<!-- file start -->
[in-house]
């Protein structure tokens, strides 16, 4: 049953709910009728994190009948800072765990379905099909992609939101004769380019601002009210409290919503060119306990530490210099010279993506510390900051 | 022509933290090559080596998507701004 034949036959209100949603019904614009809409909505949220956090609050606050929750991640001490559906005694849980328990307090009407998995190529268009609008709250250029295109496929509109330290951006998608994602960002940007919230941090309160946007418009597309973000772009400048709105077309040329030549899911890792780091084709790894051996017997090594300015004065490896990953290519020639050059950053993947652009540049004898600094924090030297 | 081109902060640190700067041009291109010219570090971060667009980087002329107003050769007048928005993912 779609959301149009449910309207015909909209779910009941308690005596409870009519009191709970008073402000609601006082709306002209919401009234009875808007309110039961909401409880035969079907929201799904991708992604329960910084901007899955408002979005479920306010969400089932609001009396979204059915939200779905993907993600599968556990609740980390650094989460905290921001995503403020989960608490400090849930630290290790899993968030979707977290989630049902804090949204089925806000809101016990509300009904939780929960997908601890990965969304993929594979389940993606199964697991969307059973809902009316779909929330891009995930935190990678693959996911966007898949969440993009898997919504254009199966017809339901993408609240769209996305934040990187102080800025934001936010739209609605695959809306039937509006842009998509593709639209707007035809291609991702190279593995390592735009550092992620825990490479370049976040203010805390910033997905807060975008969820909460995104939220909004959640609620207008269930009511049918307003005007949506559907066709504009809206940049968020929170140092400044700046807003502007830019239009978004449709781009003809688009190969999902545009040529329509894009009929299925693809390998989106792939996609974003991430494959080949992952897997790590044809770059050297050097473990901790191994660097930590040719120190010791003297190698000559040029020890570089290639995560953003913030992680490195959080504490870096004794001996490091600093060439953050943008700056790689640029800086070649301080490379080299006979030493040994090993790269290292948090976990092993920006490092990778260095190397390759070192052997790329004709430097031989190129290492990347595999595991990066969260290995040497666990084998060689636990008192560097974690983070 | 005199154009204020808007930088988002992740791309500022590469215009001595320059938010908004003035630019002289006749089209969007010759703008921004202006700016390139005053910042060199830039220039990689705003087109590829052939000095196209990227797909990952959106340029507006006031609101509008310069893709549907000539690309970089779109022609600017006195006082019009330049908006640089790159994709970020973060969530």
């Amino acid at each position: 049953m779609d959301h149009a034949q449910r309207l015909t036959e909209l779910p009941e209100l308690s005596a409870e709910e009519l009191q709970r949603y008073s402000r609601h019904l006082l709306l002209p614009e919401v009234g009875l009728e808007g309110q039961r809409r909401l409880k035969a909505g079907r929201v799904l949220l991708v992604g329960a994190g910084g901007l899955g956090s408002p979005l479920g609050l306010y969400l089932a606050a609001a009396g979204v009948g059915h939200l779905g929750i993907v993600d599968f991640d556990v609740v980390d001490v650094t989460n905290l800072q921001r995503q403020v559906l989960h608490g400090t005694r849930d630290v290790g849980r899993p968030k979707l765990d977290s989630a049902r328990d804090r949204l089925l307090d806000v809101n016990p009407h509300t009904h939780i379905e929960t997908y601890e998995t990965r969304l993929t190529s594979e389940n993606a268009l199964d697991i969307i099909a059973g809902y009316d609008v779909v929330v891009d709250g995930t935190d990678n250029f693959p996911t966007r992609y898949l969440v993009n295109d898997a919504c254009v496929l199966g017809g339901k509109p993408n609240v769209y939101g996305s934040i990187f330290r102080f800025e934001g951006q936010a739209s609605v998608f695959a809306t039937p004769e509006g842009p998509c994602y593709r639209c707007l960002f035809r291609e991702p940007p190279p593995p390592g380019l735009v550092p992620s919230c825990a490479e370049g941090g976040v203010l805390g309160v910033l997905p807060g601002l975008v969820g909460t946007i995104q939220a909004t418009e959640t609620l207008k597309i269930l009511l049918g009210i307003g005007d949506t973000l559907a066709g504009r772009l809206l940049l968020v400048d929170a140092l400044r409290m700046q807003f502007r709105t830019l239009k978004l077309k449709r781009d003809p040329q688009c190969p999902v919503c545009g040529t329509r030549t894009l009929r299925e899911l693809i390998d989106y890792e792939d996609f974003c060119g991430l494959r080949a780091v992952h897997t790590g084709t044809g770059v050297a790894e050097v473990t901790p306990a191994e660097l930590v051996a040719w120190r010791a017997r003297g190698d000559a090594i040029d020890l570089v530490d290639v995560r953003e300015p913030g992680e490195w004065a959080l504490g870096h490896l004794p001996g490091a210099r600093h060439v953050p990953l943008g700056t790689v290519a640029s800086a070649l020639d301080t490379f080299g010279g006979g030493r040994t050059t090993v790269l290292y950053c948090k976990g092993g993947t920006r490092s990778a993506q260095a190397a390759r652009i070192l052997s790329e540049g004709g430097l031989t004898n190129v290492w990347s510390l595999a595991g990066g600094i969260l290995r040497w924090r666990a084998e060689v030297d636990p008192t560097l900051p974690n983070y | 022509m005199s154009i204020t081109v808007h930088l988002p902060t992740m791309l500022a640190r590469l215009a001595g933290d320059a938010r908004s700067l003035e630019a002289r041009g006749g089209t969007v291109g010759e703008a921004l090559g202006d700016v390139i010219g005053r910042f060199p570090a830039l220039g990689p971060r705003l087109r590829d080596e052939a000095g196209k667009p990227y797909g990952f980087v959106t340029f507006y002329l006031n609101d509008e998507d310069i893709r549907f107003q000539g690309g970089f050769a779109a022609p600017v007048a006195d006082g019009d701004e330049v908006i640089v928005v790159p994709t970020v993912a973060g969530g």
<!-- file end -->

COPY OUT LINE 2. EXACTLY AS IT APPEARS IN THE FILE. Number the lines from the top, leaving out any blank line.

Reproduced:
């Protein structure tokens, strides 16, 4: 049953709910009728994190009948800072765990379905099909992609939101004769380019601002009210409290919503060119306990530490210099010279993506510390900051 | 022509933290090559080596998507701004 034949036959209100949603019904614009809409909505949220956090609050606050929750991640001490559906005694849980328990307090009407998995190529268009609008709250250029295109496929509109330290951006998608994602960002940007919230941090309160946007418009597309973000772009400048709105077309040329030549899911890792780091084709790894051996017997090594300015004065490896990953290519020639050059950053993947652009540049004898600094924090030297 | 081109902060640190700067041009291109010219570090971060667009980087002329107003050769007048928005993912 779609959301149009449910309207015909909209779910009941308690005596409870009519009191709970008073402000609601006082709306002209919401009234009875808007309110039961909401409880035969079907929201799904991708992604329960910084901007899955408002979005479920306010969400089932609001009396979204059915939200779905993907993600599968556990609740980390650094989460905290921001995503403020989960608490400090849930630290290790899993968030979707977290989630049902804090949204089925806000809101016990509300009904939780929960997908601890990965969304993929594979389940993606199964697991969307059973809902009316779909929330891009995930935190990678693959996911966007898949969440993009898997919504254009199966017809339901993408609240769209996305934040990187102080800025934001936010739209609605695959809306039937509006842009998509593709639209707007035809291609991702190279593995390592735009550092992620825990490479370049976040203010805390910033997905807060975008969820909460995104939220909004959640609620207008269930009511049918307003005007949506559907066709504009809206940049968020929170140092400044700046807003502007830019239009978004449709781009003809688009190969999902545009040529329509894009009929299925693809390998989106792939996609974003991430494959080949992952897997790590044809770059050297050097473990901790191994660097930590040719120190010791003297190698000559040029020890570089290639995560953003913030992680490195959080504490870096004794001996490091600093060439953050943008700056790689640029800086070649301080490379080299006979030493040994090993790269290292948090976990092993920006490092990778260095190397390759070192052997790329004709430097031989190129290492990347595999595991990066969260290995040497666990084998060689636990008192560097974690983070 | 005199154009204020808007930088988002992740791309500022590469215009001595320059938010908004003035630019002289006749089209969007010759703008921004202006700016390139005053910042060199830039220039990689705003087109590829052939000095196209990227797909990952959106340029507006006031609101509008310069893709549907000539690309970089779109022609600017006195006082019009330049908006640089790159994709970020973060969530």